Have you ever wondered how regulatory agencies think about cannabis compliance, or what it means to be investigated?
We sat down with Jim Vigland, CPA, Managing Partner at Vigland Advisors, and former financial investigator at the Colorado Marijuana Enforcement Division (MED), and Philip Martin, CEO of Copacetic Strategies, and also a former compliance investigator at the MED.
Jim’s role at the MED was vetting funds, including where they were coming from, and examining marijuana business structures to ensure they were as they appeared on paper.
Phil managed the data analysis unit. He applied anti-money-laundering techniques to identify potentially suspicious behavior in Metrc.
The following Q&A outlines common financial risks at dispensaries, what dispensary non-compliance means, what an investigation looks like, and tips for keeping your cannabis business in compliance.
**Editor’s note: This interview was conducted prior to the resurgence of the SAFE Banking Act, and thus we didn’t discuss that component of financial compliance.
What does financial non-compliance mean for dispensaries?
Jim: This can be organized into four categories: taxes, documentation, substance, and banking risk. Every cannabis dispensary must ensure that they are compliant across all of these at all times.
Taxation is the most common thing to consider with financial non-compliance. Cannabis businesses have to be up-to-date on taxes, including sales and use taxes, excise taxes (monthly), and income taxes (on profits quarterly or annually). This is the main area we see regulatory compliance issues. If you’re behind on taxes, it could hold up dispensary license renewal.
Taxation is the most common thing to consider with financial non-compliance.
Documentation is huge because if you didn’t document it, it basically didn’t happen. This includes having the process in place to properly calculate cannabis taxes and document that you paid it. This applies to every part of the business for financial reporting. Your annual financial statements must be clean, and you must have all your clean tax information from the past 7 years. This applies for dispensary standard operating procedures too, not just financially, so if someone asks how you do something, you can point them to a binder and say this is how we do it.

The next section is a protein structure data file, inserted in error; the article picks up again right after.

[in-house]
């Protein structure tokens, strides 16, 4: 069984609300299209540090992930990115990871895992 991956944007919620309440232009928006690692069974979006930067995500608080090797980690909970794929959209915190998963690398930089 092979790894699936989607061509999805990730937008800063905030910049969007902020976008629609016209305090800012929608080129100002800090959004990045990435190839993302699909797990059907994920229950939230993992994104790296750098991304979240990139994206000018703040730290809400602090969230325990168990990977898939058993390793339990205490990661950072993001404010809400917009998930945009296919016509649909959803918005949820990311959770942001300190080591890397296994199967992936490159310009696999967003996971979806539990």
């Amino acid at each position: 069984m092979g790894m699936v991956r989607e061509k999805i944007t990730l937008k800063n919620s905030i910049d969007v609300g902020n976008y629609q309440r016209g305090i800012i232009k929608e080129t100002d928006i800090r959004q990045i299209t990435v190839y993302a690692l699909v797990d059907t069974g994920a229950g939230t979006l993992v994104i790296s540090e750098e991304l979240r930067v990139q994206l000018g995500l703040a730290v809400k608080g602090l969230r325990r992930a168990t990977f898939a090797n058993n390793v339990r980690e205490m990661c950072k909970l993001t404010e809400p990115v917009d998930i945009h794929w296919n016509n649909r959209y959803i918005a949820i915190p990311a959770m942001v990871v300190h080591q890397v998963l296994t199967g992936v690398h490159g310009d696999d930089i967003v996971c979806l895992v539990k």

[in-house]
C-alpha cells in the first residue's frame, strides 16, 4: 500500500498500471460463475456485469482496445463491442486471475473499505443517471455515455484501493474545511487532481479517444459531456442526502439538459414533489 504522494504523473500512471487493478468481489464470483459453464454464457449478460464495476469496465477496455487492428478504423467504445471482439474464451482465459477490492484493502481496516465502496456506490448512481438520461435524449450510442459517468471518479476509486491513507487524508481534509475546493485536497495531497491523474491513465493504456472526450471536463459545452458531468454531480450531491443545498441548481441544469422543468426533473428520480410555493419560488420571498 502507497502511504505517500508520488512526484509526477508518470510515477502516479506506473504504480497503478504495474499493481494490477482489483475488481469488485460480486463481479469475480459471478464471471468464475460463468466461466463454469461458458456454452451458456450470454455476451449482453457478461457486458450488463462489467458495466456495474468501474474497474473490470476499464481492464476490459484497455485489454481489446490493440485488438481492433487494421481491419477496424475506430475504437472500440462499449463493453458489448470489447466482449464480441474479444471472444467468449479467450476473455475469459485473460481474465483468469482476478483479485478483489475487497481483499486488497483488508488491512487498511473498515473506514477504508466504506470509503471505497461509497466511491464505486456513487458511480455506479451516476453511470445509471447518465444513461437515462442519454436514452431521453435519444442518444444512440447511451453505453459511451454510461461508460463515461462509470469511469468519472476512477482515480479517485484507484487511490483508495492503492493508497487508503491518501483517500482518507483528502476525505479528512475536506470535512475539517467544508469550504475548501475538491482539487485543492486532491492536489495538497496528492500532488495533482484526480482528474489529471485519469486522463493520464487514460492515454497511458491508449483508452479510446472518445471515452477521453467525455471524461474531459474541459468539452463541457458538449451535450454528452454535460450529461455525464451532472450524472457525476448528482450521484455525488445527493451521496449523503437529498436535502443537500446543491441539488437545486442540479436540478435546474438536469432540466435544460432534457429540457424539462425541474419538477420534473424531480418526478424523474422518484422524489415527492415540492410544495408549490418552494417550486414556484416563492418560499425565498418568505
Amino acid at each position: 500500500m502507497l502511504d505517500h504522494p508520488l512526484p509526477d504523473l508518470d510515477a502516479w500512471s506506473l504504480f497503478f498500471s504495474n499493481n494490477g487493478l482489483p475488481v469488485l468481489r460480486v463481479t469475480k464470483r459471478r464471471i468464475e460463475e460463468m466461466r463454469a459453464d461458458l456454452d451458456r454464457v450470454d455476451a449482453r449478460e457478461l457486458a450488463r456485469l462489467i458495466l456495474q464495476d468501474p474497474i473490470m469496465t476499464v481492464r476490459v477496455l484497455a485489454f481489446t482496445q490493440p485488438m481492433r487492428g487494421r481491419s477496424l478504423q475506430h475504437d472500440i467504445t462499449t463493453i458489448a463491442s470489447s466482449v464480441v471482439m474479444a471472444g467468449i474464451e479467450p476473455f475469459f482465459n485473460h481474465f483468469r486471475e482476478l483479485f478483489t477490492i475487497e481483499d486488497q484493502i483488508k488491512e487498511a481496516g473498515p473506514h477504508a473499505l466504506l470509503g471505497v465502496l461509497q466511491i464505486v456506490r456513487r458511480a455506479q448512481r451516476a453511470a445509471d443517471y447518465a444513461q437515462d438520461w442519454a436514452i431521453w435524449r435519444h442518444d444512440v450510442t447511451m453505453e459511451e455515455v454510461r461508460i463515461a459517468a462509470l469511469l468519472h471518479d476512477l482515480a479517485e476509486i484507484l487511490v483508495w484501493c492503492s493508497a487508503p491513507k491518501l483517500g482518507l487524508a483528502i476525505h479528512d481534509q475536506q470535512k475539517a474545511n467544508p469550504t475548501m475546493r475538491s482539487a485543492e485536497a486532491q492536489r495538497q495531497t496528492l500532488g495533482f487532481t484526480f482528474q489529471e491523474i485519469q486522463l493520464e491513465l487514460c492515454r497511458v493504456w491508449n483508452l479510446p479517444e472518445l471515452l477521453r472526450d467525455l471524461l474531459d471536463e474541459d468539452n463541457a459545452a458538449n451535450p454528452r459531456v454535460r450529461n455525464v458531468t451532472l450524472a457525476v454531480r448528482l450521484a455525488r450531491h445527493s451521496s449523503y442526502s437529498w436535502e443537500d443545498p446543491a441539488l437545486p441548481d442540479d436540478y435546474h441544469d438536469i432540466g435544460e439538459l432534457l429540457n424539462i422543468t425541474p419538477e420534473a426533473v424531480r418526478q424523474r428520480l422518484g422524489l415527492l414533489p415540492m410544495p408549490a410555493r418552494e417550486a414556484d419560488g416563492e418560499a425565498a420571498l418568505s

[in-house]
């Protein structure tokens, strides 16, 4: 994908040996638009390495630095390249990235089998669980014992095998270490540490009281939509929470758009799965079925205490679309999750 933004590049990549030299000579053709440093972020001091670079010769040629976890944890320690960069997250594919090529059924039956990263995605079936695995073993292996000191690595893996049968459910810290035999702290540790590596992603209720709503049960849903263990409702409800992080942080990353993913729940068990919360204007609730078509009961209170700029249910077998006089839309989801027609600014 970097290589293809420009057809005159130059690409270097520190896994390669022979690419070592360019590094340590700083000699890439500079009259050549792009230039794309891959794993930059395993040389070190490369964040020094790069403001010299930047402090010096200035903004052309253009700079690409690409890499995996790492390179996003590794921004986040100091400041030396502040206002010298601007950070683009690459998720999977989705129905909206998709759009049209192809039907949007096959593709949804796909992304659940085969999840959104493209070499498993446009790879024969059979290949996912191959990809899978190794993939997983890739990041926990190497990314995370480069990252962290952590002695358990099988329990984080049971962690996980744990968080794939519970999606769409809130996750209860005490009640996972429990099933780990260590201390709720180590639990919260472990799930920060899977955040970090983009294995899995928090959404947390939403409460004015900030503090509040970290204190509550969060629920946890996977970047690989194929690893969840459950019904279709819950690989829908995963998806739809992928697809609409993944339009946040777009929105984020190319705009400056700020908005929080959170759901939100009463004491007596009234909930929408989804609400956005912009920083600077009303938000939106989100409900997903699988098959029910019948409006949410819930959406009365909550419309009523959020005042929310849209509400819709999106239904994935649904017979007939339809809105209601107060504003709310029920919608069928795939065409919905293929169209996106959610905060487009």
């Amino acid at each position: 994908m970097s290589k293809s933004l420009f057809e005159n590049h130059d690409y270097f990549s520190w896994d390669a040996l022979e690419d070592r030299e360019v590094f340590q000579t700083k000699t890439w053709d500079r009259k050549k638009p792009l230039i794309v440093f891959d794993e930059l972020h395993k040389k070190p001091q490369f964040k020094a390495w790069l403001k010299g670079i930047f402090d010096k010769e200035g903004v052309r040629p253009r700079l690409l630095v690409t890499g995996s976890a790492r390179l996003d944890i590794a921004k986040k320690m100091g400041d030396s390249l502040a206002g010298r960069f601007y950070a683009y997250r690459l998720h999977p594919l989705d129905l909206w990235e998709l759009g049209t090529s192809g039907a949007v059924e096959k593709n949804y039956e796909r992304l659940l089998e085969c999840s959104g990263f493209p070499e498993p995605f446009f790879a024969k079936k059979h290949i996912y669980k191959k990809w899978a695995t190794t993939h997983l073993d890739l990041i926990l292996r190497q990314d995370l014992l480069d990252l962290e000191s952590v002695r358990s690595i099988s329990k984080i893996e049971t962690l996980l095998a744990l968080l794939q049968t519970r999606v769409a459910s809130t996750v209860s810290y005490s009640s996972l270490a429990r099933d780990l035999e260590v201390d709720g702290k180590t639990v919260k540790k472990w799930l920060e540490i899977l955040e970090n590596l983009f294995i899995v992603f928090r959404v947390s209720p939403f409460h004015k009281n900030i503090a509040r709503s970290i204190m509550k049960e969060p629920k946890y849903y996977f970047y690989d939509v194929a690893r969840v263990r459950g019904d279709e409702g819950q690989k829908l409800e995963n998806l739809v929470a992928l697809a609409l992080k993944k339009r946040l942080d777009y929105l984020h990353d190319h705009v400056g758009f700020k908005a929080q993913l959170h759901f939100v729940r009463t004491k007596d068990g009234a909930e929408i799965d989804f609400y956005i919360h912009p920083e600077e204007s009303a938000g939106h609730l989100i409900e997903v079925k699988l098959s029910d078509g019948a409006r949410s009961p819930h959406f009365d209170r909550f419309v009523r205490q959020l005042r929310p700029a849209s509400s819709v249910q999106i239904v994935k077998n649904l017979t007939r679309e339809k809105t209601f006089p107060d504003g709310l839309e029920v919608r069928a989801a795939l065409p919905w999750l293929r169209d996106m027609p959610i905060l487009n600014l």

The financial component spills into legal as well; it’s important to consider the substance over the form. There are strict rules on who can own a cannabis business, where they reside, their percentage of ownership, etc., so it’s important to look at the bigger picture to make sure that what is on paper is actually applicable. Some state laws are loosening up on ownership requirements, but it still has to be properly disclosed.
Phil: Non-compliance from a bank’s perspective is a little bit different. Since marijuana is still federally illegal, banks have to do an additional item that they don’t for other business: validating the source of funds as they come into the bank.
This means that every time a dispensary owner goes to deposit money, whether cash or electronic funds, there needs to be some document that shows where the money came from. In CO, you can use Metrc and transfer records to prove the product and sales.
When a company loses their bank account due to non-compliance, that typically has something to do with the fact that they haven’t been able to get the bank all the documentation on their funds in a correct manner, or they’re depositing an amount with a variance compared to their documentation. Banks start to become curious with variance.
What are some indicators of non-compliance for dispensaries?
Jim: The high risk areas are cash, because it’s a cash-intensive business, and also plants, because they are a controlled substance.